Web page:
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Antoni Porowski at The Village Den
Photo by Aliza J. Sokolow

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Antoni Porowski Is the Food #Brand of the Year

The “Queer Eye” star ignited a national conversation about his kitchen skills — and turned avocado jokes into bona fide stardom

“We have our salt, we have our acid from the lime juice, we have cilantro, and we have our avocado,” Antoni Porowski says, standing over a molcajete with a dish towel draped across his shoulder. Queer Eye’s newly anointed food expert is showing a hapless 57-year-old divorcee named Tom how to make one of the bachelor’s favorite foods from scratch. “So, this is tangy Greek yogurt,” Porowski tells Tom, bowl in hand. “It has so much less fat than sour cream, and it has a lot of flavor — I like to put a little spoon of that in there.”

By mixing that yogurt into the guacamole, Porowski ignited a national conversation about his kitchen skills or lack thereof — a conversation that is still raging today, despite the fact that Porowski, a virtual unknown in the food world a mere 11 months ago, is now one of 2018’s breakout stars. In the months following the show’s debut, Antoni signed a book deal, became a spokesperson for brands like Whole Foods and VitaCoco, and partnered with two of his NYC gym buddies on the opening of a health-food restaurant on an iconic corner of the West Village. Porowski also starred in his own American Psycho-themed short for Netflix, appeared on Late Night with Seth Meyers making Thai turkey bowls on Thanksgiving, and landed a one-night-only role in the off-Broadway comedy series Celebrity Autobiography.

None of this would’ve been possible had Porowski not embraced the public’s early fascination with his cooking abilities, and parlayed the media attention into a showcase for his passions aside from guacamole recipes. When New York Times contributor Bonnie Wertheim visited his Brooklyn apartment, Porowski whipped up fresh pasta, a Marcella Hazan-inspired tomato sauce, and his own recipe for ground turkey meatballs, while talking about his love of corgis and the book A Little Life. In an interview with Entertainment Weekly, Porowski addressed his Instagram feed and its mix of Blue Steel-style selfies and food porn. “With the photos of me, I keep them tongue-in-cheek, clever,” Porowski remarked, “and with the food, I get to be passionate and be my nerdy-ass self and just go off on the virtues of pairing blue cheese with apricots or whatever.” And when the second season of Queer Eye was announced, he even poked fun at his image in a music video where he appeared dancing, gleefully, with an armful of avocados, as digital versions of the fruit rained from the sky. This image tells you a lot about Antoni’s persona: Yes, he’s read the comments; no, he doesn’t care; and wow, he’s having so much fun right now.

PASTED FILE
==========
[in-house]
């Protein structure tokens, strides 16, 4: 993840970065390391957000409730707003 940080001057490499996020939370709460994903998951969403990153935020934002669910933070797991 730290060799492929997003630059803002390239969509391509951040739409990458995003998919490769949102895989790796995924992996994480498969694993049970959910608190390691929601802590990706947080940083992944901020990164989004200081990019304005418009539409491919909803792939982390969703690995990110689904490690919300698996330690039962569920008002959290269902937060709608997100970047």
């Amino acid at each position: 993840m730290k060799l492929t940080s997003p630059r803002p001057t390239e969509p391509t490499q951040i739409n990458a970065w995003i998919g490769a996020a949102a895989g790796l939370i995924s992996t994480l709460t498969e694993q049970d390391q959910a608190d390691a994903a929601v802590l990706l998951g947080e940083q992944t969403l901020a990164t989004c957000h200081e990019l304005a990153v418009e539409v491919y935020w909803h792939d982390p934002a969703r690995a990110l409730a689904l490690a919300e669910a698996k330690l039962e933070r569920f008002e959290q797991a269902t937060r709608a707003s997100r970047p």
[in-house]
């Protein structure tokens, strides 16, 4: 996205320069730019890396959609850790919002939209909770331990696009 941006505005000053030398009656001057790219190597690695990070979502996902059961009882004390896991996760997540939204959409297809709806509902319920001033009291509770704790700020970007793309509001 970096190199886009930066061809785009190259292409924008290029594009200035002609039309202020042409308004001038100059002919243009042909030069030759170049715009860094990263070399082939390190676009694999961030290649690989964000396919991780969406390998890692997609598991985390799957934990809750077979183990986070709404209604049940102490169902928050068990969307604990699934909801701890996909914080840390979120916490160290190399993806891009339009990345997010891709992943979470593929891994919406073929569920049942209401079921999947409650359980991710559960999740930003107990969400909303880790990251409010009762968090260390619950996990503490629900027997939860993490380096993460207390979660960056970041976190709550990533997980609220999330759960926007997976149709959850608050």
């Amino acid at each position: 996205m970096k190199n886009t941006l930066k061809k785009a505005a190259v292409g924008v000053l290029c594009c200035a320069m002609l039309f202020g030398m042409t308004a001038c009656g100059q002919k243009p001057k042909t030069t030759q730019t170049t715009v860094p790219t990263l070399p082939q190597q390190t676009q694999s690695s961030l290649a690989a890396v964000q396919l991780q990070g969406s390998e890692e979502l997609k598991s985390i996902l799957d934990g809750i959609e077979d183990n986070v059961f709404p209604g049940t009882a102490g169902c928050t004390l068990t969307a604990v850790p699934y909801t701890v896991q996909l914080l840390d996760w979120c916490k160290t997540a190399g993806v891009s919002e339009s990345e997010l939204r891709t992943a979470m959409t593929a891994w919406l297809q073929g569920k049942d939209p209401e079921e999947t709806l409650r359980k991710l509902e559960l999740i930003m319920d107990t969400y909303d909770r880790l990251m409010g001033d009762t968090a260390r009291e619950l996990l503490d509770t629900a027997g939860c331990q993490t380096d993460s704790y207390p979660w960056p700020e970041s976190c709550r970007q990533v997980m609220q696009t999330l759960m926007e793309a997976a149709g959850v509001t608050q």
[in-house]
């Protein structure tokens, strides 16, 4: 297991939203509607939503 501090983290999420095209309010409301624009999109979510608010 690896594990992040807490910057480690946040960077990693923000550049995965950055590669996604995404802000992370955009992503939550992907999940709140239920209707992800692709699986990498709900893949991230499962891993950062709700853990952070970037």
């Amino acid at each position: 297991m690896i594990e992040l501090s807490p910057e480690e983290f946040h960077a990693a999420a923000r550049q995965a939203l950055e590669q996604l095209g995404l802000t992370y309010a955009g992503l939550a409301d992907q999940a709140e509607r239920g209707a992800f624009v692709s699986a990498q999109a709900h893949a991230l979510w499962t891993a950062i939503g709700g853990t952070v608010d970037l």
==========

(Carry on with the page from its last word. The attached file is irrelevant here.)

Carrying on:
By glancing at that Instagram feed or reading literally any of these interviews with Porowski, it’s apparent that this Montreal-born New Yorker is obsessed with food and knows what he’s talking about. The public scrutiny over Antoni’s abilities in the kitchen might stem from the fact that the food world has never seen a celebrity quite like him before: a modelesque, openly gay TV chef with an affinity for both splurges and the healthy stuff, who is knowledgeable and yet somehow not a snob. Porowski seems as comfortable rummaging through a bachelor’s kitchen in a Strokes T-shirt on Queer Eye as he is working the red carpet in a tux on Emmy night. And the message he preaches, both on the show and elsewhere, is inclusive and unpretentious: no matter who you are or where you live or what your dietary restrictions may be, you should feel good about what you’re eating. This idea of the healthful gourmand lifestyle extends to his partnerships with Whole Foods and VitaCoco, his menu at the Village Den, and also his work on Queer Eye.

After learning that Tom, the Mexican food fan from the premiere, was diagnosed with lupus, Antoni says that he created several recipes for dishes and drinks that were free of nightshades — fruits and vegetables that may cause inflammation — to impart to him on the show. The Greek-yogurt guac was the only one that made it into the final cut, but that dish still aligned with his goals for working with Tom. “It’s not a cooking show,” Porowski told GQ after the premiere of Queer Eye. “It’s not about my skillset. It’s about figuring out how we can contribute to the lives of these people in a very short amount of time.”

Like his Christmas party pal Chrissy Teigen, Antoni paved a path to culinary stardom by using his love of food as a compass, all while eschewing professional kitchens and cable TV cooking shows along the way. 2018 was a big year for Porowski, and the food star shows no signs of slowing down in 2019. For all these reasons, Antoni is Eater’s pick for the #Brand of the Year.


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